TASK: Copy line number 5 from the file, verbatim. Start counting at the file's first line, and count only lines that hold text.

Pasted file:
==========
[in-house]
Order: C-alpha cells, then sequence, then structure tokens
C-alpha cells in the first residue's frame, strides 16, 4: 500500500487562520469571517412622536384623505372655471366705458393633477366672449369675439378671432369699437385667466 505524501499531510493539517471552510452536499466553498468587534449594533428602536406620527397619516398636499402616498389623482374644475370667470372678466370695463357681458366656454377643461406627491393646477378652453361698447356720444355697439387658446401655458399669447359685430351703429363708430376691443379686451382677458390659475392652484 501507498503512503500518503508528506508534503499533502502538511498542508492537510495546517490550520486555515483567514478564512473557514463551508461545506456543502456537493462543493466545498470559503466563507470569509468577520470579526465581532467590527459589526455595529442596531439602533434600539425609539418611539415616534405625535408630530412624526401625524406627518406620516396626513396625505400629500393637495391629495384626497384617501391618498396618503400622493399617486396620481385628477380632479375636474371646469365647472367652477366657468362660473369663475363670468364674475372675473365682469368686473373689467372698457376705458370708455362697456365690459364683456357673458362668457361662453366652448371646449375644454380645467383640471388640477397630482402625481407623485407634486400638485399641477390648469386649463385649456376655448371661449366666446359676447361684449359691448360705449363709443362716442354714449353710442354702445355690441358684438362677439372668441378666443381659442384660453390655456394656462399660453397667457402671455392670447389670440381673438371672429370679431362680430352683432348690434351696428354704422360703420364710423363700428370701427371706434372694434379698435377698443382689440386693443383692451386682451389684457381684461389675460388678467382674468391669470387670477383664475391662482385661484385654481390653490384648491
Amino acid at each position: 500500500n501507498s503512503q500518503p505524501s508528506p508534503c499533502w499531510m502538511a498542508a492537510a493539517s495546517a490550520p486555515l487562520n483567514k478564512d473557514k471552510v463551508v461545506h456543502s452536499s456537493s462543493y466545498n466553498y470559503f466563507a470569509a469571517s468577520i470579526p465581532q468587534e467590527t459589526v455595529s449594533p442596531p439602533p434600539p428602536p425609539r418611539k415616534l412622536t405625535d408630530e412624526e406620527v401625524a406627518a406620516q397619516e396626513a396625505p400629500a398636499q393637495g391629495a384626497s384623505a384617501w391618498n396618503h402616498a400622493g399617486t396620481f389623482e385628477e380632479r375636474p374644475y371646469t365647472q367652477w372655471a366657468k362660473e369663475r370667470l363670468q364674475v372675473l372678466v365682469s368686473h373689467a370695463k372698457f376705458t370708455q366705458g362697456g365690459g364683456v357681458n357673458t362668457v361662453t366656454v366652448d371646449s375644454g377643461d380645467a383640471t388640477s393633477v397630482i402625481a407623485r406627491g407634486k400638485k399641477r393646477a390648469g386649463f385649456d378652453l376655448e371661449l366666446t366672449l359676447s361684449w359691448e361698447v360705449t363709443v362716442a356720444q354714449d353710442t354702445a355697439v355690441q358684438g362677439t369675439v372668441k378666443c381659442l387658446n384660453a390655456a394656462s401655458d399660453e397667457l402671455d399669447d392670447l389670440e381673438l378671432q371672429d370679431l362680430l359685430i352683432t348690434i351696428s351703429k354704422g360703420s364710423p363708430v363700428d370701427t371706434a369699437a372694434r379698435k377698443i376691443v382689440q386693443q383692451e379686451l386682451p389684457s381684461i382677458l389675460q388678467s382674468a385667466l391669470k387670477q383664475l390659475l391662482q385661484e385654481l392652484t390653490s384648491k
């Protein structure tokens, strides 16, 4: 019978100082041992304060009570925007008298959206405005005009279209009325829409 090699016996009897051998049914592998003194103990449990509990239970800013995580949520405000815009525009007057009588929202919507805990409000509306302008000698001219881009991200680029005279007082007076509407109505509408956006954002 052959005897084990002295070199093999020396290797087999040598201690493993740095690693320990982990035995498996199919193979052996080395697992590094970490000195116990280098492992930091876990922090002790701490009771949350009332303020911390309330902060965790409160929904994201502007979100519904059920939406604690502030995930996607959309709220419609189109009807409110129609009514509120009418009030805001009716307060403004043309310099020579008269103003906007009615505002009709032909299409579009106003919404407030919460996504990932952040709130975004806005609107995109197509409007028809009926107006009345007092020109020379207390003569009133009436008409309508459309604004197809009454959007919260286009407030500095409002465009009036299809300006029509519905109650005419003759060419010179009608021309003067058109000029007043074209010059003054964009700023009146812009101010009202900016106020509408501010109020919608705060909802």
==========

């Protein structure tokens, strides 16, 4: 019978100082041992304060009570925007008298959206405005005009279209009325829409 090699016996009897051998049914592998003194103990449990509990239970800013995580949520405000815009525009007057009588929202919507805990409000509306302008000698001219881009991200680029005279007082007076509407109505509408956006954002 052959005897084990002295070199093999020396290797087999040598201690493993740095690693320990982990035995498996199919193979052996080395697992590094970490000195116990280098492992930091876990922090002790701490009771949350009332303020911390309330902060965790409160929904994201502007979100519904059920939406604690502030995930996607959309709220419609189109009807409110129609009514509120009418009030805001009716307060403004043309310099020579008269103003906007009615505002009709032909299409579009106003919404407030919460996504990932952040709130975004806005609107995109197509409007028809009926107006009345007092020109020379207390003569009133009436008409309508459309604004197809009454959007919260286009407030500095409002465009009036299809300006029509519905109650005419003759060419010179009608021309003067058109000029007043074209010059003054964009700023009146812009101010009202900016106020509408501010109020919608705060909802």